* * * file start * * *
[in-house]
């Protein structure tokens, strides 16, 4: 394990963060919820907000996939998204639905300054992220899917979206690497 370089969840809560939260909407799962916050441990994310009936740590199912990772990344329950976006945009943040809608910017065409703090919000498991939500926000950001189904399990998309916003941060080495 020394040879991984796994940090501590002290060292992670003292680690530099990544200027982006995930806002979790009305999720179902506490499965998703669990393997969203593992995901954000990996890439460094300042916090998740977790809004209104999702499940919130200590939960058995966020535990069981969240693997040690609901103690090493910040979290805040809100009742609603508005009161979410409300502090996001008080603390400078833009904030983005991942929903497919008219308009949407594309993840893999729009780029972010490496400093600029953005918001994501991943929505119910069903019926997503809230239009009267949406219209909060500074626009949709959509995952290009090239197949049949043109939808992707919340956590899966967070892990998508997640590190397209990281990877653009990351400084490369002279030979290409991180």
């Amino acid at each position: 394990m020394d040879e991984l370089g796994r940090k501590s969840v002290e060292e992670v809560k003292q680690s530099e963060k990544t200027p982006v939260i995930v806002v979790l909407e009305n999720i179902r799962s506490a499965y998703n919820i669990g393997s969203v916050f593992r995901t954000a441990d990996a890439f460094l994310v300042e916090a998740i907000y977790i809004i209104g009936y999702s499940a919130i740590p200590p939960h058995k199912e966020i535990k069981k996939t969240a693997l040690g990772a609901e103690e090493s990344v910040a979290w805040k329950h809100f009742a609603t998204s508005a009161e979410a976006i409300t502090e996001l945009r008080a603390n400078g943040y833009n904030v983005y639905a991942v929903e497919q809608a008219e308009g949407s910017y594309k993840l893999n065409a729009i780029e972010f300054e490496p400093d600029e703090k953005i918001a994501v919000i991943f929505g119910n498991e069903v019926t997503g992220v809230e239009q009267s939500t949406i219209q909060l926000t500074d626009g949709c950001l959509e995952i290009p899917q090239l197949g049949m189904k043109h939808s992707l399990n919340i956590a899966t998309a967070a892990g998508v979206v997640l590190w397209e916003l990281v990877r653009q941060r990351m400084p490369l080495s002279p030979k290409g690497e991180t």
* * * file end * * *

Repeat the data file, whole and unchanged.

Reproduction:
[in-house]
């Protein structure tokens, strides 16, 4: 394990963060919820907000996939998204639905300054992220899917979206690497 370089969840809560939260909407799962916050441990994310009936740590199912990772990344329950976006945009943040809608910017065409703090919000498991939500926000950001189904399990998309916003941060080495 020394040879991984796994940090501590002290060292992670003292680690530099990544200027982006995930806002979790009305999720179902506490499965998703669990393997969203593992995901954000990996890439460094300042916090998740977790809004209104999702499940919130200590939960058995966020535990069981969240693997040690609901103690090493910040979290805040809100009742609603508005009161979410409300502090996001008080603390400078833009904030983005991942929903497919008219308009949407594309993840893999729009780029972010490496400093600029953005918001994501991943929505119910069903019926997503809230239009009267949406219209909060500074626009949709959509995952290009090239197949049949043109939808992707919340956590899966967070892990998508997640590190397209990281990877653009990351400084490369002279030979290409991180």
């Amino acid at each position: 394990m020394d040879e991984l370089g796994r940090k501590s969840v002290e060292e992670v809560k003292q680690s530099e963060k990544t200027p982006v939260i995930v806002v979790l909407e009305n999720i179902r799962s506490a499965y998703n919820i669990g393997s969203v916050f593992r995901t954000a441990d990996a890439f460094l994310v300042e916090a998740i907000y977790i809004i209104g009936y999702s499940a919130i740590p200590p939960h058995k199912e966020i535990k069981k996939t969240a693997l040690g990772a609901e103690e090493s990344v910040a979290w805040k329950h809100f009742a609603t998204s508005a009161e979410a976006i409300t502090e996001l945009r008080a603390n400078g943040y833009n904030v983005y639905a991942v929903e497919q809608a008219e308009g949407s910017y594309k993840l893999n065409a729009i780029e972010f300054e490496p400093d600029e703090k953005i918001a994501v919000i991943f929505g119910n498991e069903v019926t997503g992220v809230e239009q009267s939500t949406i219209q909060l926000t500074d626009g949709c950001l959509e995952i290009p899917q090239l197949g049949m189904k043109h939808s992707l399990n919340i956590a899966t998309a967070a892990g998508v979206v997640l590190w397209e916003l990281v990877r653009q941060r990351m400084p490369l080495s002279p030979k290409g690497e991180t």